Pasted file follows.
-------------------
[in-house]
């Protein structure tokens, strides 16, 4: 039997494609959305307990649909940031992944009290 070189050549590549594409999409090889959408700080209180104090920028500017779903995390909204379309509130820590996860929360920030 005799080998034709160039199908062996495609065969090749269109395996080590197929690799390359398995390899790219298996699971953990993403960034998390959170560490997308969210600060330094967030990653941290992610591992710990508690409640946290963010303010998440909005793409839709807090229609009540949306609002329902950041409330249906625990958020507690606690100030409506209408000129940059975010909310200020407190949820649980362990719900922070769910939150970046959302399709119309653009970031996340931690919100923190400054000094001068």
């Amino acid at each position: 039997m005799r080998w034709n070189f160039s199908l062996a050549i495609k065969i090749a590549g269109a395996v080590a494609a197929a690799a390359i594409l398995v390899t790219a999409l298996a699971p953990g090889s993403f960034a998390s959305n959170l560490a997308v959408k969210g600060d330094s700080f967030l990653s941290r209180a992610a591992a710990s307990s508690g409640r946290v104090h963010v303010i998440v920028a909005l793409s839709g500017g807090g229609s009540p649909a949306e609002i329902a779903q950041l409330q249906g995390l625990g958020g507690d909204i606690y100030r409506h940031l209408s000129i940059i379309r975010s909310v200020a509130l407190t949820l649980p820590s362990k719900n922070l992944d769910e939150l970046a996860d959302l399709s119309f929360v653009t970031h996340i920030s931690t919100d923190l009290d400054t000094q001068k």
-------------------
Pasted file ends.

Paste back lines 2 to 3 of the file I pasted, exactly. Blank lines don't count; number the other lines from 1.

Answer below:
């Protein structure tokens, strides 16, 4: 039997494609959305307990649909940031992944009290 070189050549590549594409999409090889959408700080209180104090920028500017779903995390909204379309509130820590996860929360920030 005799080998034709160039199908062996495609065969090749269109395996080590197929690799390359398995390899790219298996699971953990993403960034998390959170560490997308969210600060330094967030990653941290992610591992710990508690409640946290963010303010998440909005793409839709807090229609009540949306609002329902950041409330249906625990958020507690606690100030409506209408000129940059975010909310200020407190949820649980362990719900922070769910939150970046959302399709119309653009970031996340931690919100923190400054000094001068």
């Amino acid at each position: 039997m005799r080998w034709n070189f160039s199908l062996a050549i495609k065969i090749a590549g269109a395996v080590a494609a197929a690799a390359i594409l398995v390899t790219a999409l298996a699971p953990g090889s993403f960034a998390s959305n959170l560490a997308v959408k969210g600060d330094s700080f967030l990653s941290r209180a992610a591992a710990s307990s508690g409640r946290v104090h963010v303010i998440v920028a909005l793409s839709g500017g807090g229609s009540p649909a949306e609002i329902a779903q950041l409330q249906g995390l625990g958020g507690d909204i606690y100030r409506h940031l209408s000129i940059i379309r975010s909310v200020a509130l407190t949820l649980p820590s362990k719900n922070l992944d769910e939150l970046a996860d959302l399709s119309f929360v653009t970031h996340i920030s931690t919100d923190l009290d400054t000094q001068k």